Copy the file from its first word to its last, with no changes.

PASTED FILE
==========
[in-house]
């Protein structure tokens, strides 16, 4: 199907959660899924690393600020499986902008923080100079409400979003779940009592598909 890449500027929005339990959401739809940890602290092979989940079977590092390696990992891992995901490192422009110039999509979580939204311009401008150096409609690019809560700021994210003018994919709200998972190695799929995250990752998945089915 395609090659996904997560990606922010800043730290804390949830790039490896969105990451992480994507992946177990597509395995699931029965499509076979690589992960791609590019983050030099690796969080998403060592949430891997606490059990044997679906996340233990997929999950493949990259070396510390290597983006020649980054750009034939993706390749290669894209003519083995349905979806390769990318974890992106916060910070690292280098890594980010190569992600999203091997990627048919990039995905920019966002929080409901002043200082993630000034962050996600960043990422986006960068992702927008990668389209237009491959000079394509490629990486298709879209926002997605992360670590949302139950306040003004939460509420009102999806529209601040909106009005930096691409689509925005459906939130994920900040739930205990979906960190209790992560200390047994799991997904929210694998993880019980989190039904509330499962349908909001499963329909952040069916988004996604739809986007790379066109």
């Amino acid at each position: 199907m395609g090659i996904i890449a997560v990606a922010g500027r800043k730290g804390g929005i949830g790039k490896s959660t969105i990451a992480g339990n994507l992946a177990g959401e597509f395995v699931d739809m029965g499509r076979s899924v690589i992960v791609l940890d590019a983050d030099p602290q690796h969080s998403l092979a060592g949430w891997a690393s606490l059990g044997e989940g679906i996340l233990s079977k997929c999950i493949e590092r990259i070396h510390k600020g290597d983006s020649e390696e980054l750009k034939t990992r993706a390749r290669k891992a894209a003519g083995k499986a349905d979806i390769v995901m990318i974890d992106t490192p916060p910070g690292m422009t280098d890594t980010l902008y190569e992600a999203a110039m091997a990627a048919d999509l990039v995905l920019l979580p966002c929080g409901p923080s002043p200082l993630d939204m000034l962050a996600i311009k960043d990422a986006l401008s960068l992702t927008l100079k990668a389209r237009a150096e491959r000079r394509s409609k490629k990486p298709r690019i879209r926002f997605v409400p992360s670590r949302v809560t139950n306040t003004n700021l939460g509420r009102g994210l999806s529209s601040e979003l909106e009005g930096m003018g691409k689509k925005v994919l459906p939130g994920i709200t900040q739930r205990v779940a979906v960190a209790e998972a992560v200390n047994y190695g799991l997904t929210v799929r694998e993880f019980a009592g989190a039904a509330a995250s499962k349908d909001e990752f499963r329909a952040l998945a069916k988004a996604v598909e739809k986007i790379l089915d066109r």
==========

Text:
[in-house]
């Protein structure tokens, strides 16, 4: 199907959660899924690393600020499986902008923080100079409400979003779940009592598909 890449500027929005339990959401739809940890602290092979989940079977590092390696990992891992995901490192422009110039999509979580939204311009401008150096409609690019809560700021994210003018994919709200998972190695799929995250990752998945089915 395609090659996904997560990606922010800043730290804390949830790039490896969105990451992480994507992946177990597509395995699931029965499509076979690589992960791609590019983050030099690796969080998403060592949430891997606490059990044997679906996340233990997929999950493949990259070396510390290597983006020649980054750009034939993706390749290669894209003519083995349905979806390769990318974890992106916060910070690292280098890594980010190569992600999203091997990627048919990039995905920019966002929080409901002043200082993630000034962050996600960043990422986006960068992702927008990668389209237009491959000079394509490629990486298709879209926002997605992360670590949302139950306040003004939460509420009102999806529209601040909106009005930096691409689509925005459906939130994920900040739930205990979906960190209790992560200390047994799991997904929210694998993880019980989190039904509330499962349908909001499963329909952040069916988004996604739809986007790379066109």
């Amino acid at each position: 199907m395609g090659i996904i890449a997560v990606a922010g500027r800043k730290g804390g929005i949830g790039k490896s959660t969105i990451a992480g339990n994507l992946a177990g959401e597509f395995v699931d739809m029965g499509r076979s899924v690589i992960v791609l940890d590019a983050d030099p602290q690796h969080s998403l092979a060592g949430w891997a690393s606490l059990g044997e989940g679906i996340l233990s079977k997929c999950i493949e590092r990259i070396h510390k600020g290597d983006s020649e390696e980054l750009k034939t990992r993706a390749r290669k891992a894209a003519g083995k499986a349905d979806i390769v995901m990318i974890d992106t490192p916060p910070g690292m422009t280098d890594t980010l902008y190569e992600a999203a110039m091997a990627a048919d999509l990039v995905l920019l979580p966002c929080g409901p923080s002043p200082l993630d939204m000034l962050a996600i311009k960043d990422a986006l401008s960068l992702t927008l100079k990668a389209r237009a150096e491959r000079r394509s409609k490629k990486p298709r690019i879209r926002f997605v409400p992360s670590r949302v809560t139950n306040t003004n700021l939460g509420r009102g994210l999806s529209s601040e979003l909106e009005g930096m003018g691409k689509k925005v994919l459906p939130g994920i709200t900040q739930r205990v779940a979906v960190a209790e998972a992560v200390n047994y190695g799991l997904t929210v799929r694998e993880f019980a009592g989190a039904a509330a995250s499962k349908d909001e990752f499963r329909a952040l998945a069916k988004a996604v598909e739809k986007i790379l089915d066109r």